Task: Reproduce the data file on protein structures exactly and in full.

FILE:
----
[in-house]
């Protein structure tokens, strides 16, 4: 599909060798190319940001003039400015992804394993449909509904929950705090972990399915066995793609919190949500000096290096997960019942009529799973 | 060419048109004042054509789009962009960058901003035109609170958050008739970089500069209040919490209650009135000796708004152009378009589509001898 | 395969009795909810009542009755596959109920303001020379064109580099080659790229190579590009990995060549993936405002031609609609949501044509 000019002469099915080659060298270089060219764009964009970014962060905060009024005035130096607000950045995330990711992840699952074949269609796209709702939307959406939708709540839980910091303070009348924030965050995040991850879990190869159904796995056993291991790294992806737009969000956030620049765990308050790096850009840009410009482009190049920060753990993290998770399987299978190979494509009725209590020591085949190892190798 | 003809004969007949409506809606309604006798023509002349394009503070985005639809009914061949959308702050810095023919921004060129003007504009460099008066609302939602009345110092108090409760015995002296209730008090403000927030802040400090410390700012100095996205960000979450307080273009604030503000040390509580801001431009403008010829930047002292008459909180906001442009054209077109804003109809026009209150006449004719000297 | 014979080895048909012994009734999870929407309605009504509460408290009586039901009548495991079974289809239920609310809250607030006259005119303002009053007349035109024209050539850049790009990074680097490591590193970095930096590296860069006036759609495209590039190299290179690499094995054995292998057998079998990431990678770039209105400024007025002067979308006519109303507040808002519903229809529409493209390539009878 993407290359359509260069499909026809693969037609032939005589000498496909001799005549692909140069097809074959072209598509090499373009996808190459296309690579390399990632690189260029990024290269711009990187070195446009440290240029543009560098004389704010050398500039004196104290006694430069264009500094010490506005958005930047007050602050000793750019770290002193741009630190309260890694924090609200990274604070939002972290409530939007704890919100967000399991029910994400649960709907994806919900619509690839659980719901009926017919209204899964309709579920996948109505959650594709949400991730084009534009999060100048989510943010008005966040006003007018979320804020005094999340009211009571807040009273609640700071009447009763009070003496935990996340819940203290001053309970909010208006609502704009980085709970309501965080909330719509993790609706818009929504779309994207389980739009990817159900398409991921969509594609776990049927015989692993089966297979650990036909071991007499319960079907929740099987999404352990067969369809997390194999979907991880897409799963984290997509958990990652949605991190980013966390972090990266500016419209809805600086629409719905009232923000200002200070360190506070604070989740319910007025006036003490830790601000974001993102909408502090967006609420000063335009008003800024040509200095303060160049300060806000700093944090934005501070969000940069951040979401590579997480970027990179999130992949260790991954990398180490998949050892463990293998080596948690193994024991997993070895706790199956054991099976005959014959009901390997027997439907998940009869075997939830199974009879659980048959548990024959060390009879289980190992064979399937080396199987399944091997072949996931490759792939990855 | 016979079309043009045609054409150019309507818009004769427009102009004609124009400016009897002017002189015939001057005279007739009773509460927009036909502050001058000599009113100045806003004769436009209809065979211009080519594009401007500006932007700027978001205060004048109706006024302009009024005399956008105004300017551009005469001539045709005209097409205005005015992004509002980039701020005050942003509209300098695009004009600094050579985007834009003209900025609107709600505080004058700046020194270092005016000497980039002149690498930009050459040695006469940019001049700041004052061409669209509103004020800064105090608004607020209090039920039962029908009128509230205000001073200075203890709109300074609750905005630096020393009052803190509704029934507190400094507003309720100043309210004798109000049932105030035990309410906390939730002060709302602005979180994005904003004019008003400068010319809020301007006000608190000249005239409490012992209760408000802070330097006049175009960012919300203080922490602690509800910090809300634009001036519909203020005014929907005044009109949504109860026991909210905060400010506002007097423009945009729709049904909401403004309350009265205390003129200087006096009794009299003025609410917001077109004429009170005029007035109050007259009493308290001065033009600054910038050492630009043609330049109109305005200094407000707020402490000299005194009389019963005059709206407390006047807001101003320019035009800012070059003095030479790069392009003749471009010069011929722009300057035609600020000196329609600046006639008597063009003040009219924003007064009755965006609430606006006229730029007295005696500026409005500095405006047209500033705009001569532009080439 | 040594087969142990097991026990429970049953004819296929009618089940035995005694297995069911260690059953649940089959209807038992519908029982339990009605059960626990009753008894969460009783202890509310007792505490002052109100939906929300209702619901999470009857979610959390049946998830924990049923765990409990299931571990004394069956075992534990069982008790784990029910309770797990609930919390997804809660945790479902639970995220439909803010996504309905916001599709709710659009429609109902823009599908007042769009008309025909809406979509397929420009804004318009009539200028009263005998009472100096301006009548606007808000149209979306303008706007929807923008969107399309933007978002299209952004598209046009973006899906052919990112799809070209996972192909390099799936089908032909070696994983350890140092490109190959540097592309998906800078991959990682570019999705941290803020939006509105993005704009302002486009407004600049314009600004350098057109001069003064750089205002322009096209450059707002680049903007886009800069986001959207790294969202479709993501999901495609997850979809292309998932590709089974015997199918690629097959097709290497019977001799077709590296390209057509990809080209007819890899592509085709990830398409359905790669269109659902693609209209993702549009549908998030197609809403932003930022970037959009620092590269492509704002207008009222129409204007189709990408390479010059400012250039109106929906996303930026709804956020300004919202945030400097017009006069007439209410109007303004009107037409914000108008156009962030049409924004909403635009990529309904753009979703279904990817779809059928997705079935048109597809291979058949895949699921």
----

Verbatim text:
[in-house]
């Protein structure tokens, strides 16, 4: 599909060798190319940001003039400015992804394993449909509904929950705090972990399915066995793609919190949500000096290096997960019942009529799973 | 060419048109004042054509789009962009960058901003035109609170958050008739970089500069209040919490209650009135000796708004152009378009589509001898 | 395969009795909810009542009755596959109920303001020379064109580099080659790229190579590009990995060549993936405002031609609609949501044509 000019002469099915080659060298270089060219764009964009970014962060905060009024005035130096607000950045995330990711992840699952074949269609796209709702939307959406939708709540839980910091303070009348924030965050995040991850879990190869159904796995056993291991790294992806737009969000956030620049765990308050790096850009840009410009482009190049920060753990993290998770399987299978190979494509009725209590020591085949190892190798 | 003809004969007949409506809606309604006798023509002349394009503070985005639809009914061949959308702050810095023919921004060129003007504009460099008066609302939602009345110092108090409760015995002296209730008090403000927030802040400090410390700012100095996205960000979450307080273009604030503000040390509580801001431009403008010829930047002292008459909180906001442009054209077109804003109809026009209150006449004719000297 | 014979080895048909012994009734999870929407309605009504509460408290009586039901009548495991079974289809239920609310809250607030006259005119303002009053007349035109024209050539850049790009990074680097490591590193970095930096590296860069006036759609495209590039190299290179690499094995054995292998057998079998990431990678770039209105400024007025002067979308006519109303507040808002519903229809529409493209390539009878 993407290359359509260069499909026809693969037609032939005589000498496909001799005549692909140069097809074959072209598509090499373009996808190459296309690579390399990632690189260029990024290269711009990187070195446009440290240029543009560098004389704010050398500039004196104290006694430069264009500094010490506005958005930047007050602050000793750019770290002193741009630190309260890694924090609200990274604070939002972290409530939007704890919100967000399991029910994400649960709907994806919900619509690839659980719901009926017919209204899964309709579920996948109505959650594709949400991730084009534009999060100048989510943010008005966040006003007018979320804020005094999340009211009571807040009273609640700071009447009763009070003496935990996340819940203290001053309970909010208006609502704009980085709970309501965080909330719509993790609706818009929504779309994207389980739009990817159900398409991921969509594609776990049927015989692993089966297979650990036909071991007499319960079907929740099987999404352990067969369809997390194999979907991880897409799963984290997509958990990652949605991190980013966390972090990266500016419209809805600086629409719905009232923000200002200070360190506070604070989740319910007025006036003490830790601000974001993102909408502090967006609420000063335009008003800024040509200095303060160049300060806000700093944090934005501070969000940069951040979401590579997480970027990179999130992949260790991954990398180490998949050892463990293998080596948690193994024991997993070895706790199956054991099976005959014959009901390997027997439907998940009869075997939830199974009879659980048959548990024959060390009879289980190992064979399937080396199987399944091997072949996931490759792939990855 | 016979079309043009045609054409150019309507818009004769427009102009004609124009400016009897002017002189015939001057005279007739009773509460927009036909502050001058000599009113100045806003004769436009209809065979211009080519594009401007500006932007700027978001205060004048109706006024302009009024005399956008105004300017551009005469001539045709005209097409205005005015992004509002980039701020005050942003509209300098695009004009600094050579985007834009003209900025609107709600505080004058700046020194270092005016000497980039002149690498930009050459040695006469940019001049700041004052061409669209509103004020800064105090608004607020209090039920039962029908009128509230205000001073200075203890709109300074609750905005630096020393009052803190509704029934507190400094507003309720100043309210004798109000049932105030035990309410906390939730002060709302602005979180994005904003004019008003400068010319809020301007006000608190000249005239409490012992209760408000802070330097006049175009960012919300203080922490602690509800910090809300634009001036519909203020005014929907005044009109949504109860026991909210905060400010506002007097423009945009729709049904909401403004309350009265205390003129200087006096009794009299003025609410917001077109004429009170005029007035109050007259009493308290001065033009600054910038050492630009043609330049109109305005200094407000707020402490000299005194009389019963005059709206407390006047807001101003320019035009800012070059003095030479790069392009003749471009010069011929722009300057035609600020000196329609600046006639008597063009003040009219924003007064009755965006609430606006006229730029007295005696500026409005500095405006047209500033705009001569532009080439 | 040594087969142990097991026990429970049953004819296929009618089940035995005694297995069911260690059953649940089959209807038992519908029982339990009605059960626990009753008894969460009783202890509310007792505490002052109100939906929300209702619901999470009857979610959390049946998830924990049923765990409990299931571990004394069956075992534990069982008790784990029910309770797990609930919390997804809660945790479902639970995220439909803010996504309905916001599709709710659009429609109902823009599908007042769009008309025909809406979509397929420009804004318009009539200028009263005998009472100096301006009548606007808000149209979306303008706007929807923008969107399309933007978002299209952004598209046009973006899906052919990112799809070209996972192909390099799936089908032909070696994983350890140092490109190959540097592309998906800078991959990682570019999705941290803020939006509105993005704009302002486009407004600049314009600004350098057109001069003064750089205002322009096209450059707002680049903007886009800069986001959207790294969202479709993501999901495609997850979809292309998932590709089974015997199918690629097959097709290497019977001799077709590296390209057509990809080209007819890899592509085709990830398409359905790669269109659902693609209209993702549009549908998030197609809403932003930022970037959009620092590269492509704002207008009222129409204007189709990408390479010059400012250039109106929906996303930026709804956020300004919202945030400097017009006069007439209410109007303004009107037409914000108008156009962030049409924004909403635009990529309904753009979703279904990817779809059928997705079935048109597809291979058949895949699921």